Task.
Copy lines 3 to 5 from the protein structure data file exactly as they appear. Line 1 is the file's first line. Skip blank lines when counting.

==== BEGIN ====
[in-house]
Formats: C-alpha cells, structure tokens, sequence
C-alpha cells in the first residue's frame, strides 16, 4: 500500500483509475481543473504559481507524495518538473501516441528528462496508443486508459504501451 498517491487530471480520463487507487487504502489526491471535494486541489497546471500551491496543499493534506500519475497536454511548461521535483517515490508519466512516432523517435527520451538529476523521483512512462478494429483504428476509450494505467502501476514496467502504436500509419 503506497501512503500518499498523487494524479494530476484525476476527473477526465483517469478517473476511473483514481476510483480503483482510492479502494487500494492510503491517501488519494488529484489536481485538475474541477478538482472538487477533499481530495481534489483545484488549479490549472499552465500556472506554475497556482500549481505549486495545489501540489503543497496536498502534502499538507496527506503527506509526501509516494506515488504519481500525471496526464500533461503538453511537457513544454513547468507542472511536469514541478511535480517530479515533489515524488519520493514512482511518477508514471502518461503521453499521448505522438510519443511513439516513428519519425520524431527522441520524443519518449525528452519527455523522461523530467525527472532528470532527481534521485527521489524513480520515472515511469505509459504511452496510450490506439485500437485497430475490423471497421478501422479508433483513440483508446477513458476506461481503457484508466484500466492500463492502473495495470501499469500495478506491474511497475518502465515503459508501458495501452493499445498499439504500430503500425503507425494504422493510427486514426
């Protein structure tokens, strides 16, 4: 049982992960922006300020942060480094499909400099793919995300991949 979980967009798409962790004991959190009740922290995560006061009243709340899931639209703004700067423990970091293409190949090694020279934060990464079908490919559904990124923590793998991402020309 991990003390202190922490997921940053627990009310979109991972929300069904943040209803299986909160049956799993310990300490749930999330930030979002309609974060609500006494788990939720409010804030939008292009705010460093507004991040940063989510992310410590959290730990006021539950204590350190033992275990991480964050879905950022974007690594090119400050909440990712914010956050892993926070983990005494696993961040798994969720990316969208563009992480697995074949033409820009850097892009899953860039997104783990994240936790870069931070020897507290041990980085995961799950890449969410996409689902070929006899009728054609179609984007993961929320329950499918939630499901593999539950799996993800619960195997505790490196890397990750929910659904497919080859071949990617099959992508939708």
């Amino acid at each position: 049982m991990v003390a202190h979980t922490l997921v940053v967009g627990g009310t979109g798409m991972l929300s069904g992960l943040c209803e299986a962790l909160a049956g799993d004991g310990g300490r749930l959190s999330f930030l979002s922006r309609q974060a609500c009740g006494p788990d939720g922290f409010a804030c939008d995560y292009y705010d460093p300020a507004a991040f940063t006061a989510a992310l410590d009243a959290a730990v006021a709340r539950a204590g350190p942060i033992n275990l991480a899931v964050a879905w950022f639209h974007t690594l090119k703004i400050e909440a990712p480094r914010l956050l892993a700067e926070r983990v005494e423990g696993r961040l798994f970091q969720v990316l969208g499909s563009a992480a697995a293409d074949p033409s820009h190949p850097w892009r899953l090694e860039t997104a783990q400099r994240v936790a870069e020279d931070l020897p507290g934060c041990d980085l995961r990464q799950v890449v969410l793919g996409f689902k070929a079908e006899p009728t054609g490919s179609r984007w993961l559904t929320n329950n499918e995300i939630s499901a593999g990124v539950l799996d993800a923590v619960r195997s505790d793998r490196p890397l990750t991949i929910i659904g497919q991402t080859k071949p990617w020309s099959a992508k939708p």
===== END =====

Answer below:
C-alpha cells in the first residue's frame, strides 16, 4: 500500500483509475481543473504559481507524495518538473501516441528528462496508443486508459504501451 498517491487530471480520463487507487487504502489526491471535494486541489497546471500551491496543499493534506500519475497536454511548461521535483517515490508519466512516432523517435527520451538529476523521483512512462478494429483504428476509450494505467502501476514496467502504436500509419 503506497501512503500518499498523487494524479494530476484525476476527473477526465483517469478517473476511473483514481476510483480503483482510492479502494487500494492510503491517501488519494488529484489536481485538475474541477478538482472538487477533499481530495481534489483545484488549479490549472499552465500556472506554475497556482500549481505549486495545489501540489503543497496536498502534502499538507496527506503527506509526501509516494506515488504519481500525471496526464500533461503538453511537457513544454513547468507542472511536469514541478511535480517530479515533489515524488519520493514512482511518477508514471502518461503521453499521448505522438510519443511513439516513428519519425520524431527522441520524443519518449525528452519527455523522461523530467525527472532528470532527481534521485527521489524513480520515472515511469505509459504511452496510450490506439485500437485497430475490423471497421478501422479508433483513440483508446477513458476506461481503457484508466484500466492500463492502473495495470501499469500495478506491474511497475518502465515503459508501458495501452493499445498499439504500430503500425503507425494504422493510427486514426
């Protein structure tokens, strides 16, 4: 049982992960922006300020942060480094499909400099793919995300991949 979980967009798409962790004991959190009740922290995560006061009243709340899931639209703004700067423990970091293409190949090694020279934060990464079908490919559904990124923590793998991402020309 991990003390202190922490997921940053627990009310979109991972929300069904943040209803299986909160049956799993310990300490749930999330930030979002309609974060609500006494788990939720409010804030939008292009705010460093507004991040940063989510992310410590959290730990006021539950204590350190033992275990991480964050879905950022974007690594090119400050909440990712914010956050892993926070983990005494696993961040798994969720990316969208563009992480697995074949033409820009850097892009899953860039997104783990994240936790870069931070020897507290041990980085995961799950890449969410996409689902070929006899009728054609179609984007993961929320329950499918939630499901593999539950799996993800619960195997505790490196890397990750929910659904497919080859071949990617099959992508939708």
């Amino acid at each position: 049982m991990v003390a202190h979980t922490l997921v940053v967009g627990g009310t979109g798409m991972l929300s069904g992960l943040c209803e299986a962790l909160a049956g799993d004991g310990g300490r749930l959190s999330f930030l979002s922006r309609q974060a609500c009740g006494p788990d939720g922290f409010a804030c939008d995560y292009y705010d460093p300020a507004a991040f940063t006061a989510a992310l410590d009243a959290a730990v006021a709340r539950a204590g350190p942060i033992n275990l991480a899931v964050a879905w950022f639209h974007t690594l090119k703004i400050e909440a990712p480094r914010l956050l892993a700067e926070r983990v005494e423990g696993r961040l798994f970091q969720v990316l969208g499909s563009a992480a697995a293409d074949p033409s820009h190949p850097w892009r899953l090694e860039t997104a783990q400099r994240v936790a870069e020279d931070l020897p507290g934060c041990d980085l995961r990464q799950v890449v969410l793919g996409f689902k070929a079908e006899p009728t054609g490919s179609r984007w993961l559904t929320n329950n499918e995300i939630s499901a593999g990124v539950l799996d993800a923590v619960r195997s505790d793998r490196p890397l990750t991949i929910i659904g497919q991402t080859k071949p990617w020309s099959a992508k939708p």